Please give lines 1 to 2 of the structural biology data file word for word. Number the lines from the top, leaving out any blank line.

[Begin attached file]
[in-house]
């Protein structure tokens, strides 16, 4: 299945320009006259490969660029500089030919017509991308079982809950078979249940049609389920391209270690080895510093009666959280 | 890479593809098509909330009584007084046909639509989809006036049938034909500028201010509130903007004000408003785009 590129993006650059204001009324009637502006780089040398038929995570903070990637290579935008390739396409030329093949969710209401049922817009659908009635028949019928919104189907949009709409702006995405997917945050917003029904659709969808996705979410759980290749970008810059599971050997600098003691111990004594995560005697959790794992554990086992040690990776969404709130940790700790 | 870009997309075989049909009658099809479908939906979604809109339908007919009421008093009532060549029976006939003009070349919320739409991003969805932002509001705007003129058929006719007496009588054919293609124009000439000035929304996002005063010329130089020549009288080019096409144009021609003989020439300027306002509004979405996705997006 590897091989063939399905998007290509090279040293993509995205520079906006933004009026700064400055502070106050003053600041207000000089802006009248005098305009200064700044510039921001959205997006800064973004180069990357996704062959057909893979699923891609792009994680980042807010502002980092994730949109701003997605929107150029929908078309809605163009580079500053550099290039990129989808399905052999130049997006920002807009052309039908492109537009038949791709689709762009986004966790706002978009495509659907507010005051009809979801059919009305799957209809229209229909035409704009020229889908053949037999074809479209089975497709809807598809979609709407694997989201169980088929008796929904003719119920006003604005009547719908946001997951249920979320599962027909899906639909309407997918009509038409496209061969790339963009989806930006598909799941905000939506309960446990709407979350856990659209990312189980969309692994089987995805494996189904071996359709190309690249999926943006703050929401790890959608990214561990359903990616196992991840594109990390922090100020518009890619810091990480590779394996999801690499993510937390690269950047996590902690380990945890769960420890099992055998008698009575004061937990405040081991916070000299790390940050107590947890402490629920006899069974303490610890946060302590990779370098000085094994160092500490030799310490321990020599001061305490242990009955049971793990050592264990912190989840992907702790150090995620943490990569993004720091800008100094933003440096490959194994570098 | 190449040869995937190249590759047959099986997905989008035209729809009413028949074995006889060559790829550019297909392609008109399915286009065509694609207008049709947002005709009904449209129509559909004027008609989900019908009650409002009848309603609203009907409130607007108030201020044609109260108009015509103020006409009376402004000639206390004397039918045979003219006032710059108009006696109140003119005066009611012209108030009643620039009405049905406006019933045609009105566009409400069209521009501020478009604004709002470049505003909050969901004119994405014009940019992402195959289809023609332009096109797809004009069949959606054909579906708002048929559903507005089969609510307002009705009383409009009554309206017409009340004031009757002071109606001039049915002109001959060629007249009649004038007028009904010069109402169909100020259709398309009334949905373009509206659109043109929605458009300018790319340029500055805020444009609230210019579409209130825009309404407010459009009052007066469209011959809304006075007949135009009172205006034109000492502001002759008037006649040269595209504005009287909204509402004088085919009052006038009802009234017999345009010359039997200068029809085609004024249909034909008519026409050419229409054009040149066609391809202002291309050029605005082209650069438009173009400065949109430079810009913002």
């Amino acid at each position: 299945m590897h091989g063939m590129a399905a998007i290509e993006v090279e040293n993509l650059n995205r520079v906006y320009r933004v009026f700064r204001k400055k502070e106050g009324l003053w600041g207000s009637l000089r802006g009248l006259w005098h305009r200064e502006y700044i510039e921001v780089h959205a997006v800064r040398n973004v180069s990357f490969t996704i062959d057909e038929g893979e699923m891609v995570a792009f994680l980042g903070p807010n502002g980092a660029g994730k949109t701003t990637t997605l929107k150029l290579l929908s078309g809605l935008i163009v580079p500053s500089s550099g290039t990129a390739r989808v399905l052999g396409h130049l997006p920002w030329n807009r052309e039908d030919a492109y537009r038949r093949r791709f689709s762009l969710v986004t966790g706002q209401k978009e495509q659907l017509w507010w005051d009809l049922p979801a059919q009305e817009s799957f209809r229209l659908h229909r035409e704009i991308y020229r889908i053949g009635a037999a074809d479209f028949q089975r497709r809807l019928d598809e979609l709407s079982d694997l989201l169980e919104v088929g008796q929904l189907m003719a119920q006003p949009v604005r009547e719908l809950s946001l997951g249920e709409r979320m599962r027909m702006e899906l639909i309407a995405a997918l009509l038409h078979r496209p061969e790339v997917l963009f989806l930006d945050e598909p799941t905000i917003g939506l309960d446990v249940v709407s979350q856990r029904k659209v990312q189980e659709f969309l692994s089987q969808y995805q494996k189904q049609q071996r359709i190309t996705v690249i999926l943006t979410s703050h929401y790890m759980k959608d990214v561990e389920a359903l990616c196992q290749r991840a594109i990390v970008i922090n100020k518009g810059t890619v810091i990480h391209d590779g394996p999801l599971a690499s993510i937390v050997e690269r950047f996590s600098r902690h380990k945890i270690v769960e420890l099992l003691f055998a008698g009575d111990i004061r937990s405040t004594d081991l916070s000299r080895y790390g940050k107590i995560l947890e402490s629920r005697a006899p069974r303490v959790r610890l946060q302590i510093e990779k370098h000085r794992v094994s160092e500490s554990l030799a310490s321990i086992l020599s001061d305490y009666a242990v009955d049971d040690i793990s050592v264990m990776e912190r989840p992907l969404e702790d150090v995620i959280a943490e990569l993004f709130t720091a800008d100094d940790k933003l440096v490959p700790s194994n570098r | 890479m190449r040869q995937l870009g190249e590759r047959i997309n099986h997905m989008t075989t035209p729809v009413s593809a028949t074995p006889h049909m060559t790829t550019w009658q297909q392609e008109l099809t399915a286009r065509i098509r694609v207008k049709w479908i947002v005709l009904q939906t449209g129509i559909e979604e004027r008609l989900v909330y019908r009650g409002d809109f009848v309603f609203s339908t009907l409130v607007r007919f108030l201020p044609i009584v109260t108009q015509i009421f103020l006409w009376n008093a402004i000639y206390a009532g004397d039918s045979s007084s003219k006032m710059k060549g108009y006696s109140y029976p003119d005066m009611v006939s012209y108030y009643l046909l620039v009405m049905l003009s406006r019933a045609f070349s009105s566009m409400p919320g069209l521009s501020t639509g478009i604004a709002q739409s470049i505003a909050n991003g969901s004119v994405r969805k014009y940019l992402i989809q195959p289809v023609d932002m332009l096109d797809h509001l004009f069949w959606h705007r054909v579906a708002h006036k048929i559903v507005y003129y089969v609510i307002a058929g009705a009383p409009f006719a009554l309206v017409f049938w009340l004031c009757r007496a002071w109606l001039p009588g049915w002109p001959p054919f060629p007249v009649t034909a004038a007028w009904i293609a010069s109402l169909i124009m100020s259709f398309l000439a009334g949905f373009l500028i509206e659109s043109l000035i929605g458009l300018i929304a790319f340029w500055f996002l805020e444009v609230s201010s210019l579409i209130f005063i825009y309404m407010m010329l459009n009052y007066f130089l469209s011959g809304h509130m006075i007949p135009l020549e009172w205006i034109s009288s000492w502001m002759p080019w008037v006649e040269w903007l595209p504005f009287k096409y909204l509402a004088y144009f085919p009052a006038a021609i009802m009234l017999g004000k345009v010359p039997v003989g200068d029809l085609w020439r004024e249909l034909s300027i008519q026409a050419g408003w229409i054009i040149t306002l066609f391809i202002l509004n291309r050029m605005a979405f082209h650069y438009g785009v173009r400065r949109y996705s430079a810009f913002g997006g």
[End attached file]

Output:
[in-house]
């Protein structure tokens, strides 16, 4: 299945320009006259490969660029500089030919017509991308079982809950078979249940049609389920391209270690080895510093009666959280 | 890479593809098509909330009584007084046909639509989809006036049938034909500028201010509130903007004000408003785009 590129993006650059204001009324009637502006780089040398038929995570903070990637290579935008390739396409030329093949969710209401049922817009659908009635028949019928919104189907949009709409702006995405997917945050917003029904659709969808996705979410759980290749970008810059599971050997600098003691111990004594995560005697959790794992554990086992040690990776969404709130940790700790 | 870009997309075989049909009658099809479908939906979604809109339908007919009421008093009532060549029976006939003009070349919320739409991003969805932002509001705007003129058929006719007496009588054919293609124009000439000035929304996002005063010329130089020549009288080019096409144009021609003989020439300027306002509004979405996705997006 590897091989063939399905998007290509090279040293993509995205520079906006933004009026700064400055502070106050003053600041207000000089802006009248005098305009200064700044510039921001959205997006800064973004180069990357996704062959057909893979699923891609792009994680980042807010502002980092994730949109701003997605929107150029929908078309809605163009580079500053550099290039990129989808399905052999130049997006920002807009052309039908492109537009038949791709689709762009986004966790706002978009495509659907507010005051009809979801059919009305799957209809229209229909035409704009020229889908053949037999074809479209089975497709809807598809979609709407694997989201169980088929008796929904003719119920006003604005009547719908946001997951249920979320599962027909899906639909309407997918009509038409496209061969790339963009989806930006598909799941905000939506309960446990709407979350856990659209990312189980969309692994089987995805494996189904071996359709190309690249999926943006703050929401790890959608990214561990359903990616196992991840594109990390922090100020518009890619810091990480590779394996999801690499993510937390690269950047996590902690380990945890769960420890099992055998008698009575004061937990405040081991916070000299790390940050107590947890402490629920006899069974303490610890946060302590990779370098000085094994160092500490030799310490321990020599001061305490242990009955049971793990050592264990912190989840992907702790150090995620943490990569993004720091800008100094933003440096490959194994570098 | 190449040869995937190249590759047959099986997905989008035209729809009413028949074995006889060559790829550019297909392609008109399915286009065509694609207008049709947002005709009904449209129509559909004027008609989900019908009650409002009848309603609203009907409130607007108030201020044609109260108009015509103020006409009376402004000639206390004397039918045979003219006032710059108009006696109140003119005066009611012209108030009643620039009405049905406006019933045609009105566009409400069209521009501020478009604004709002470049505003909050969901004119994405014009940019992402195959289809023609332009096109797809004009069949959606054909579906708002048929559903507005089969609510307002009705009383409009009554309206017409009340004031009757002071109606001039049915002109001959060629007249009649004038007028009904010069109402169909100020259709398309009334949905373009509206659109043109929605458009300018790319340029500055805020444009609230210019579409209130825009309404407010459009009052007066469209011959809304006075007949135009009172205006034109000492502001002759008037006649040269595209504005009287909204509402004088085919009052006038009802009234017999345009010359039997200068029809085609004024249909034909008519026409050419229409054009040149066609391809202002291309050029605005082209650069438009173009400065949109430079810009913002």